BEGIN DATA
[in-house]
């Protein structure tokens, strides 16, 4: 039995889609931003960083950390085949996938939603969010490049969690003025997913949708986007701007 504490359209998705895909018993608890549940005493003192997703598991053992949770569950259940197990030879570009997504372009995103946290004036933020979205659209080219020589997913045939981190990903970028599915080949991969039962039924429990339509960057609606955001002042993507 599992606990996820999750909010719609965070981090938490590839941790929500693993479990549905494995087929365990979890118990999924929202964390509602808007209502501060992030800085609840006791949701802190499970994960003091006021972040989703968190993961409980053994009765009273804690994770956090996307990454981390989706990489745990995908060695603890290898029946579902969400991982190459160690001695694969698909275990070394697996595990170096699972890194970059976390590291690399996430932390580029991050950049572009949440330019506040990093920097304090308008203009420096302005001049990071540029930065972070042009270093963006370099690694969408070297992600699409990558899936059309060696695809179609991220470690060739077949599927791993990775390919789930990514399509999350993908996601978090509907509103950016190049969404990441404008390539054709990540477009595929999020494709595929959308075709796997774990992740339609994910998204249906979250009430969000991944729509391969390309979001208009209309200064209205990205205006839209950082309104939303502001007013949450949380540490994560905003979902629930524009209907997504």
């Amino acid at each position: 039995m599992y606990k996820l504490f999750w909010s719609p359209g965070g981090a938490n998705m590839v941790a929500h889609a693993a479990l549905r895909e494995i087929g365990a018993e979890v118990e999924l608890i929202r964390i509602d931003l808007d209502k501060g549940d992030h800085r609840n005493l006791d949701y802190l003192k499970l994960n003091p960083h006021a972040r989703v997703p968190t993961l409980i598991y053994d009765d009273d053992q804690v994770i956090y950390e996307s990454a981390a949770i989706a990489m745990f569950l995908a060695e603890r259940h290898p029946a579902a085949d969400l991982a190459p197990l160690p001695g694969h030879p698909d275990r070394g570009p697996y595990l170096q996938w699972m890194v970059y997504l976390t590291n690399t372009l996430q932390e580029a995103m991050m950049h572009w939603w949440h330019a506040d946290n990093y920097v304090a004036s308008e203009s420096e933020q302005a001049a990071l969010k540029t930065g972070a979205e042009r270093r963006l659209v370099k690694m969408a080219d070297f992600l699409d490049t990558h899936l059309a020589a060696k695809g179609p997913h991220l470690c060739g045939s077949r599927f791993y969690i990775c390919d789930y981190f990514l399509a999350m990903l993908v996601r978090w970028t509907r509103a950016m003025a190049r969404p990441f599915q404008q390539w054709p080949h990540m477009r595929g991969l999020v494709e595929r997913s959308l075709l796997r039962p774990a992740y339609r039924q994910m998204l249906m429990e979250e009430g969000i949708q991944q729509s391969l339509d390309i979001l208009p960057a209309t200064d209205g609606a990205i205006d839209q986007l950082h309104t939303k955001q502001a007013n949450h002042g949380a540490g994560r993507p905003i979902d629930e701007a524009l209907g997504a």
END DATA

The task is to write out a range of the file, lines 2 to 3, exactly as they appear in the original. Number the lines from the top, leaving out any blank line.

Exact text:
């Protein structure tokens, strides 16, 4: 039995889609931003960083950390085949996938939603969010490049969690003025997913949708986007701007 504490359209998705895909018993608890549940005493003192997703598991053992949770569950259940197990030879570009997504372009995103946290004036933020979205659209080219020589997913045939981190990903970028599915080949991969039962039924429990339509960057609606955001002042993507 599992606990996820999750909010719609965070981090938490590839941790929500693993479990549905494995087929365990979890118990999924929202964390509602808007209502501060992030800085609840006791949701802190499970994960003091006021972040989703968190993961409980053994009765009273804690994770956090996307990454981390989706990489745990995908060695603890290898029946579902969400991982190459160690001695694969698909275990070394697996595990170096699972890194970059976390590291690399996430932390580029991050950049572009949440330019506040990093920097304090308008203009420096302005001049990071540029930065972070042009270093963006370099690694969408070297992600699409990558899936059309060696695809179609991220470690060739077949599927791993990775390919789930990514399509999350993908996601978090509907509103950016190049969404990441404008390539054709990540477009595929999020494709595929959308075709796997774990992740339609994910998204249906979250009430969000991944729509391969390309979001208009209309200064209205990205205006839209950082309104939303502001007013949450949380540490994560905003979902629930524009209907997504």
């Amino acid at each position: 039995m599992y606990k996820l504490f999750w909010s719609p359209g965070g981090a938490n998705m590839v941790a929500h889609a693993a479990l549905r895909e494995i087929g365990a018993e979890v118990e999924l608890i929202r964390i509602d931003l808007d209502k501060g549940d992030h800085r609840n005493l006791d949701y802190l003192k499970l994960n003091p960083h006021a972040r989703v997703p968190t993961l409980i598991y053994d009765d009273d053992q804690v994770i956090y950390e996307s990454a981390a949770i989706a990489m745990f569950l995908a060695e603890r259940h290898p029946a579902a085949d969400l991982a190459p197990l160690p001695g694969h030879p698909d275990r070394g570009p697996y595990l170096q996938w699972m890194v970059y997504l976390t590291n690399t372009l996430q932390e580029a995103m991050m950049h572009w939603w949440h330019a506040d946290n990093y920097v304090a004036s308008e203009s420096e933020q302005a001049a990071l969010k540029t930065g972070a979205e042009r270093r963006l659209v370099k690694m969408a080219d070297f992600l699409d490049t990558h899936l059309a020589a060696k695809g179609p997913h991220l470690c060739g045939s077949r599927f791993y969690i990775c390919d789930y981190f990514l399509a999350m990903l993908v996601r978090w970028t509907r509103a950016m003025a190049r969404p990441f599915q404008q390539w054709p080949h990540m477009r595929g991969l999020v494709e595929r997913s959308l075709l796997r039962p774990a992740y339609r039924q994910m998204l249906m429990e979250e009430g969000i949708q991944q729509s391969l339509d390309i979001l208009p960057a209309t200064d209205g609606a990205i205006d839209q986007l950082h309104t939303k955001q502001a007013n949450h002042g949380a540490g994560r993507p905003i979902d629930e701007a524009l209907g997504a």